Re: Camp Chairs
Anthony J. Mako (ajmako@NLS.NET)
Fri, 19 Jun 1998 00:09:47 -0400
Anthony J. Mako, firstname.lastname@example.org
Scoutmaster, Troop 381
"Home of the Unofficial Boy Scout Desktop Theme!"
Great Trail Council - Akron, Ohio
"I used to be an Eagle (C-7-97), but I'll always be an Eagle (1981)"Question
1: What do other troops do about Scouts who want to bring a chair
on a campout?
Answer: In Troop 381 we have no policy concerning Scouts and chairs. The
reason is quite simple: we have no reason to have a policy. The Scoutmaster
(that's me) has a chair he brings on campouts. He is very protective of his
chair and insists that he does not bring it for others to use. This often
leads to complaints which are quickly and easily quieted by stating "You
want to sit in a chair, bring your own."
Personally, I think a policy on camp chairs is unnecessary. If it is an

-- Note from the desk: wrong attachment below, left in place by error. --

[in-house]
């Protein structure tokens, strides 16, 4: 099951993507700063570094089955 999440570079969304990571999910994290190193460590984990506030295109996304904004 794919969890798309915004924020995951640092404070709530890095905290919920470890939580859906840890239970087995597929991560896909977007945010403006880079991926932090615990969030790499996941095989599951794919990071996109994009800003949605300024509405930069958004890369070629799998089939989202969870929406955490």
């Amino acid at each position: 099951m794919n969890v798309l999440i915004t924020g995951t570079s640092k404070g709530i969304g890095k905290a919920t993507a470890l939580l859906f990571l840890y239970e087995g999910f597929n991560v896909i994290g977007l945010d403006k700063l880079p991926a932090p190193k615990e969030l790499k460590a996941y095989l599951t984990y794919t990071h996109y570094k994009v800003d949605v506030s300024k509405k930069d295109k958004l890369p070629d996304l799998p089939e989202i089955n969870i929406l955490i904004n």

issue of "needing something to sit on after spending the day chasing after
boys" I would submit that you aren't letting your youth leaders do their
jobs. Why should adults have to chase Scouts when there are other Scouts
willing to do so? If it's a problem of respecting personal property, there
are several points in the Scout Law that cover that nicely.
Question 2: What do you think of our no chairs policy?
Answer: If the policy was equally enforced and included adults as well as
Scouts then it would be useful. If the policy only covers Scouts, I fear you
are setting a bad example. Adult leaders are expected to live up to the
ideals of Scouting as well as the boys. I can think of no reason a troop
should have two separate policies in any area. We are in the business of
setting an example of good character and conduct. And our organization is
here for the boys, not the adults. Therefore, adults should be held to the
same standards as the boys. That gives you the choice of prohibiting chairs
for adults AND Scouts, or letting anyone who wants to carry one bring one.
Terry Howerton Sakima Group, Inc. SCOUTER Magazine Kansas City